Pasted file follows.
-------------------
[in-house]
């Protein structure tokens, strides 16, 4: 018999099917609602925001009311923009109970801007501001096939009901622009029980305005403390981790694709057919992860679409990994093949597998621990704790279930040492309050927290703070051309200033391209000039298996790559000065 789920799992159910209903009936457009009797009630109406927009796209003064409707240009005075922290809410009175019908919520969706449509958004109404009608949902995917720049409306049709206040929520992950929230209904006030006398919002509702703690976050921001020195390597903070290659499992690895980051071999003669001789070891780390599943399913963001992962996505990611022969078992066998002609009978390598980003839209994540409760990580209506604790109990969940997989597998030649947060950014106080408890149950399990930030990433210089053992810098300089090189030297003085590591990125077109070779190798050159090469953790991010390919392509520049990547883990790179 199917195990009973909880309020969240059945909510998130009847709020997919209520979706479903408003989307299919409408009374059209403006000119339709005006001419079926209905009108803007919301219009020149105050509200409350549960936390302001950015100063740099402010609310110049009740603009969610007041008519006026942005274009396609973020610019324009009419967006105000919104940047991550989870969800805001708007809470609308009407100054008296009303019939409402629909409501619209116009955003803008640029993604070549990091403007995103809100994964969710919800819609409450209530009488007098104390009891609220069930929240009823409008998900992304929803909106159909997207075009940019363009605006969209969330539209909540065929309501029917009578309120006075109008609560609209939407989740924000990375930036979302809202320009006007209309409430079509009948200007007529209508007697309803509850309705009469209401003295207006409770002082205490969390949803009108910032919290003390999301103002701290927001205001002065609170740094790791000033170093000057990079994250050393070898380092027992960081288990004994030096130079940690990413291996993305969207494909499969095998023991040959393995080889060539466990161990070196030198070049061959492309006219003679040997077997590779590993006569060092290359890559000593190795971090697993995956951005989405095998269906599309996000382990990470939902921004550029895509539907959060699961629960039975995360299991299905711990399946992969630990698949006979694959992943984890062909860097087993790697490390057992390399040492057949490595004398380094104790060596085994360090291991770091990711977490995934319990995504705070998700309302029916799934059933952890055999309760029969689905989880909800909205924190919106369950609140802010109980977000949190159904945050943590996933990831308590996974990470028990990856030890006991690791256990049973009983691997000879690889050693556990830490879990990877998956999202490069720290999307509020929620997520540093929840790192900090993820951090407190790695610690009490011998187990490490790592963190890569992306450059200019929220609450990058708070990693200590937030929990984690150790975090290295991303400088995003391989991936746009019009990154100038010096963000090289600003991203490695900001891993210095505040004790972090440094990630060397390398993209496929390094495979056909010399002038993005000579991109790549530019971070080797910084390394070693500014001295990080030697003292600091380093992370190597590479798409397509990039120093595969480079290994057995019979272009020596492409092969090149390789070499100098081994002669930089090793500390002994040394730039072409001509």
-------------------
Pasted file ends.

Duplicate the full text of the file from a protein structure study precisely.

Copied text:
[in-house]
């Protein structure tokens, strides 16, 4: 018999099917609602925001009311923009109970801007501001096939009901622009029980305005403390981790694709057919992860679409990994093949597998621990704790279930040492309050927290703070051309200033391209000039298996790559000065 789920799992159910209903009936457009009797009630109406927009796209003064409707240009005075922290809410009175019908919520969706449509958004109404009608949902995917720049409306049709206040929520992950929230209904006030006398919002509702703690976050921001020195390597903070290659499992690895980051071999003669001789070891780390599943399913963001992962996505990611022969078992066998002609009978390598980003839209994540409760990580209506604790109990969940997989597998030649947060950014106080408890149950399990930030990433210089053992810098300089090189030297003085590591990125077109070779190798050159090469953790991010390919392509520049990547883990790179 199917195990009973909880309020969240059945909510998130009847709020997919209520979706479903408003989307299919409408009374059209403006000119339709005006001419079926209905009108803007919301219009020149105050509200409350549960936390302001950015100063740099402010609310110049009740603009969610007041008519006026942005274009396609973020610019324009009419967006105000919104940047991550989870969800805001708007809470609308009407100054008296009303019939409402629909409501619209116009955003803008640029993604070549990091403007995103809100994964969710919800819609409450209530009488007098104390009891609220069930929240009823409008998900992304929803909106159909997207075009940019363009605006969209969330539209909540065929309501029917009578309120006075109008609560609209939407989740924000990375930036979302809202320009006007209309409430079509009948200007007529209508007697309803509850309705009469209401003295207006409770002082205490969390949803009108910032919290003390999301103002701290927001205001002065609170740094790791000033170093000057990079994250050393070898380092027992960081288990004994030096130079940690990413291996993305969207494909499969095998023991040959393995080889060539466990161990070196030198070049061959492309006219003679040997077997590779590993006569060092290359890559000593190795971090697993995956951005989405095998269906599309996000382990990470939902921004550029895509539907959060699961629960039975995360299991299905711990399946992969630990698949006979694959992943984890062909860097087993790697490390057992390399040492057949490595004398380094104790060596085994360090291991770091990711977490995934319990995504705070998700309302029916799934059933952890055999309760029969689905989880909800909205924190919106369950609140802010109980977000949190159904945050943590996933990831308590996974990470028990990856030890006991690791256990049973009983691997000879690889050693556990830490879990990877998956999202490069720290999307509020929620997520540093929840790192900090993820951090407190790695610690009490011998187990490490790592963190890569992306450059200019929220609450990058708070990693200590937030929990984690150790975090290295991303400088995003391989991936746009019009990154100038010096963000090289600003991203490695900001891993210095505040004790972090440094990630060397390398993209496929390094495979056909010399002038993005000579991109790549530019971070080797910084390394070693500014001295990080030697003292600091380093992370190597590479798409397509990039120093595969480079290994057995019979272009020596492409092969090149390789070499100098081994002669930089090793500390002994040394730039072409001509």